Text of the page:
20. In FIG. 1, the merchant 30 refers generically to the proprietor of a point-of-sale establishment, such as a convenience store or other merchant location. In general, merchant 30 refers an establishment where one or more point-of-sale terminals are installed so as to provide access to a financial network. For example, millions of retail establishments around the world today have installed small data terminals which are coupled to a financial network for communicating financial transaction information, either using a dial up modem or dedicated line. Typically, these terminals include a card reader that enables a merchant's employee to “swipe” a credit card whereupon the card reader reads the credit card account number for transmission over the financial network as part of a credit (or debit) card purchase transaction. According to the present invention, as further described later, the same type of terminal can be used instead to facilitate a payment transaction in which the cardholder delivers cash or other payment to the merchant at the point-of-sale for the purpose of “recharging” or adding value to an associated user account, for example a wireless carrier prepaid platform 112.
21. The heart of the present system is a payment processor 40, which can be conveniently implemented on a suitable general purpose digital computer programmed as explained in greater detail later. The principle features and functions of the payment processor, each of which will be described in greater detail in turn, include a means 50 for accessing an existing financial network to communicate financial transaction data; account activation services 60 for activating and maintaining intermediary accounts on the payment processor system; payment customer care services 70; payment clearing, settlement and reporting services 80; payment card production and management services 90 and means 100 for interfacing the payment processor system to a customer such as a wireless carrier prepaid platform 112.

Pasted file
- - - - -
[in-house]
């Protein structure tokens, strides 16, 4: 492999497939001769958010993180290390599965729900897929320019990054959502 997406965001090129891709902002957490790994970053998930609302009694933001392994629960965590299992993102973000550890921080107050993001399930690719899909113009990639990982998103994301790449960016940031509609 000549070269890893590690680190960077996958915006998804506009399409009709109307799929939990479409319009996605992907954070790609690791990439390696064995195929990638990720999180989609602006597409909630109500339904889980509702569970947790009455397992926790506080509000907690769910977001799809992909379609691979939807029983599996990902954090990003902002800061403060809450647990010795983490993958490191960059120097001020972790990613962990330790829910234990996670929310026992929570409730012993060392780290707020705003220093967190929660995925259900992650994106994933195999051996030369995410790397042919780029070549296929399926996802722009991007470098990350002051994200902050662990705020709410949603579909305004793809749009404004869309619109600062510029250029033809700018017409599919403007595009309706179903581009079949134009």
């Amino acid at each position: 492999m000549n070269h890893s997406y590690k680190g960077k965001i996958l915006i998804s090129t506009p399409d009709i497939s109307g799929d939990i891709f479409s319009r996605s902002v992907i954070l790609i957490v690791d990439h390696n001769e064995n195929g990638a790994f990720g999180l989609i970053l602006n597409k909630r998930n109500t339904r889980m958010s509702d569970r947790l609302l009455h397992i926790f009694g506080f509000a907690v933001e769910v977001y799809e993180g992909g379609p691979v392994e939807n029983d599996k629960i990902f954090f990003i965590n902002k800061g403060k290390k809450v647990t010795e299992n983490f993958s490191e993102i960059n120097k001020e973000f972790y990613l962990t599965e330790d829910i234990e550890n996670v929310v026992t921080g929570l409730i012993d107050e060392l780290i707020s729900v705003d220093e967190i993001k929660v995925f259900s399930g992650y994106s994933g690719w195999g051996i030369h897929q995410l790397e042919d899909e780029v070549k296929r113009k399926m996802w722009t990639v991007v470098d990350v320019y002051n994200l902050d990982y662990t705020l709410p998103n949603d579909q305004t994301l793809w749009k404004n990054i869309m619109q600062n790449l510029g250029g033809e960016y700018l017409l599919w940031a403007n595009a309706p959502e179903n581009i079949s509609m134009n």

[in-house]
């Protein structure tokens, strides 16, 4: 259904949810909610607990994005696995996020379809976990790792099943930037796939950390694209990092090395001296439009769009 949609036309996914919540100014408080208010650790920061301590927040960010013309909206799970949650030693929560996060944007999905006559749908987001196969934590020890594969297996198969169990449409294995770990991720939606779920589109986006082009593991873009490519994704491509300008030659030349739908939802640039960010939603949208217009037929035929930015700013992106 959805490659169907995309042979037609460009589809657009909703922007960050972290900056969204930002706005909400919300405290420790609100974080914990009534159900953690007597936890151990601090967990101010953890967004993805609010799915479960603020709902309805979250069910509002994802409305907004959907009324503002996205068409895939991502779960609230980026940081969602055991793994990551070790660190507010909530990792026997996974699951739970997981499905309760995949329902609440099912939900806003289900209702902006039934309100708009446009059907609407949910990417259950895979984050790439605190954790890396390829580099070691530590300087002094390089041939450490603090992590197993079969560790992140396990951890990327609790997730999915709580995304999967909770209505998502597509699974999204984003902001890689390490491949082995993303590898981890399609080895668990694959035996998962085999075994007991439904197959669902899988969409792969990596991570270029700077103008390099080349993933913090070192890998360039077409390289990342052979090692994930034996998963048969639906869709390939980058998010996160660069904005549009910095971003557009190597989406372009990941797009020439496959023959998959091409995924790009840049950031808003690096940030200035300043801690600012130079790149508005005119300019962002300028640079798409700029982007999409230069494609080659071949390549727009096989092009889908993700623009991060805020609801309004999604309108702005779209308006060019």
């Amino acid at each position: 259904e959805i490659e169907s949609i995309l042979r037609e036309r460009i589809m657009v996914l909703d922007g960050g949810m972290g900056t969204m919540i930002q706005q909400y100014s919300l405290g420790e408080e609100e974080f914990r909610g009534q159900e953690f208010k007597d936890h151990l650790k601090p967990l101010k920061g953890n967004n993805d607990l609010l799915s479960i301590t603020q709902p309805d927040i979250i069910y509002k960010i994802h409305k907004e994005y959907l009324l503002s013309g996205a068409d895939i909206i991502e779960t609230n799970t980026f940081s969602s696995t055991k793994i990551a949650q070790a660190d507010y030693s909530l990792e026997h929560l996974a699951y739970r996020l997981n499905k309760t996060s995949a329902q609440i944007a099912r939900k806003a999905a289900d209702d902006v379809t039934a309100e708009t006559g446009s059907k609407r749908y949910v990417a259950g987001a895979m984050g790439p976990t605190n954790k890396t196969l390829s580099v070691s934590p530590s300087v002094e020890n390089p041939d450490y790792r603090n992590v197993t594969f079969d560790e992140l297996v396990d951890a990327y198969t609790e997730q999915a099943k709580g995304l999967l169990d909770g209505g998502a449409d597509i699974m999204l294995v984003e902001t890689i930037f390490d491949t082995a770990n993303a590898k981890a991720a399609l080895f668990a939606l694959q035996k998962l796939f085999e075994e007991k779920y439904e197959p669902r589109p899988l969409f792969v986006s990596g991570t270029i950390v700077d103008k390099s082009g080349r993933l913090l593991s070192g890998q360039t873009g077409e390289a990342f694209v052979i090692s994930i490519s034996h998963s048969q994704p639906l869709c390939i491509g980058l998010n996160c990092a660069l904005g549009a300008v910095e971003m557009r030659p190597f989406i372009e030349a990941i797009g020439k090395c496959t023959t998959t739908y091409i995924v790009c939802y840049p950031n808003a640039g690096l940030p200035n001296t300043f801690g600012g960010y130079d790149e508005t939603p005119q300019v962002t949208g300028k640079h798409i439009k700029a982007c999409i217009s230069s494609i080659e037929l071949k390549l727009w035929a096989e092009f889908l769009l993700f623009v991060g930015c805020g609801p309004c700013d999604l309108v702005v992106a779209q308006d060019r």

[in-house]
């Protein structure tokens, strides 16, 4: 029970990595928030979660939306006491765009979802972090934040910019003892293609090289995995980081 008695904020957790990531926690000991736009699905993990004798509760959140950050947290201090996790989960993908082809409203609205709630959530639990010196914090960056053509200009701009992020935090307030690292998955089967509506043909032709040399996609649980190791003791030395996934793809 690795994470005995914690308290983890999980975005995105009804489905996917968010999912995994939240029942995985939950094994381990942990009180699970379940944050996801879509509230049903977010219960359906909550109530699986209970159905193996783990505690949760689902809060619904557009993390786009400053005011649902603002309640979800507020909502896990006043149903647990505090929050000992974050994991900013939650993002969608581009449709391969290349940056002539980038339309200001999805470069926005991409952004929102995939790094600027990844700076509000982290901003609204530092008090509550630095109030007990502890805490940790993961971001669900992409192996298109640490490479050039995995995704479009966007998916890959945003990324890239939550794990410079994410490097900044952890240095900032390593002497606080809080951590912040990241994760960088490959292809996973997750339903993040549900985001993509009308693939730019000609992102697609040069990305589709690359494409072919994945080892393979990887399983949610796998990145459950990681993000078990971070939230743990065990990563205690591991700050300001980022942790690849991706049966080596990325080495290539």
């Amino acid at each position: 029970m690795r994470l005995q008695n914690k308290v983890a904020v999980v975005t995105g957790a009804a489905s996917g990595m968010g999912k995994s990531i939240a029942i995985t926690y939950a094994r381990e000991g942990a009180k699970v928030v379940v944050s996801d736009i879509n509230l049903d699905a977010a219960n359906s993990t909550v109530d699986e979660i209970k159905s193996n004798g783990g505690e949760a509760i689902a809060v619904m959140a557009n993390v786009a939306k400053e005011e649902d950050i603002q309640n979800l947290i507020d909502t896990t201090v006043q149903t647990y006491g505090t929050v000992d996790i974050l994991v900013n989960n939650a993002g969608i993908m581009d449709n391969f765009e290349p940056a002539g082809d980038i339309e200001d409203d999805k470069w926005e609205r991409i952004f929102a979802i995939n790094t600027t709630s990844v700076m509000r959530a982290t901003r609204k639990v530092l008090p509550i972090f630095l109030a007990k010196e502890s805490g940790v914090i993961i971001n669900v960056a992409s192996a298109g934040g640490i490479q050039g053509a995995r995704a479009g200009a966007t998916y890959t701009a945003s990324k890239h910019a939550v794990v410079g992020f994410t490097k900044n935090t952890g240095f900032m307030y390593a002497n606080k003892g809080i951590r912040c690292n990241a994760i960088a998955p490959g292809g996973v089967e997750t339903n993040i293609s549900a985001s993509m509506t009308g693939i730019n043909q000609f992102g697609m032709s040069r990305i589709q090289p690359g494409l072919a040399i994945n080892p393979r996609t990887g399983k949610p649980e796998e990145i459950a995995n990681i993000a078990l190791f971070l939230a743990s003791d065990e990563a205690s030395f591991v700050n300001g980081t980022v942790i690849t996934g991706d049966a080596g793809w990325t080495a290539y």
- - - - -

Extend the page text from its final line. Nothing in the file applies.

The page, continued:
22. It is critical to note that in this application, the cardholder or card user 20 is an individual (or business) who utilizes goods or services provided by a vendor such as the wireless carrier 110/112. The user account, which we also refer to as the end-user account, is maintained by the vendor such as the wireless carrier 110 on the vendor's prepaid platform 112. The end-user is not referred herein as a “customer.” Rather, the “customer” of the present payment system is the provider of goods or services, such as wireless telecommunications services carrier 110, who, again, provides goods or services to the end-user. That vendor is a “customer” of the present payment system. The system is intended to serve the needs of multiple customers (each of which has its own universe of end-users). One important feature of the present system is that the customer interface 100 provides a standardized interface to enable numerous desperate “customers” to take advantage of the present system, providing a highly effective real time cost-efficient method for their end-users to pay for goods and services. The payment processor 40 maintains a database of cardholder accounts, each of which is “associated” with a corresponding “customer” or vendor end-user account, as further explained below.
23.FIG. 2 is a flow chart illustrating the basic method for processing a recharge transaction to add value to an end-user account maintained on a prepaid platform. We use prepaid wireless services as an illustrative example of a customer/vendor. The payment card user 20 visits a merchant of point-of-sale location where a point-of-sale terminal 32 is installed. The card user makes a payment to the merchant, for example in cash, and presents the user's account identifier. This refers to the intermediary account which is maintained on the pre-payment processor 40. It is not the same as the end-user account which would be maintained at the carrier's prepaid platform 112. The card user can present the intermediary account number by providing a physical card, in which case the merchant can swipe the card in the typical point-of-sale terminal to read the account number. Alternatively, it can be keyed into the POS terminal manually. The merchant also keys in the dollar amount of the payment and presses a key or a predetermined code to initiate an authorization request.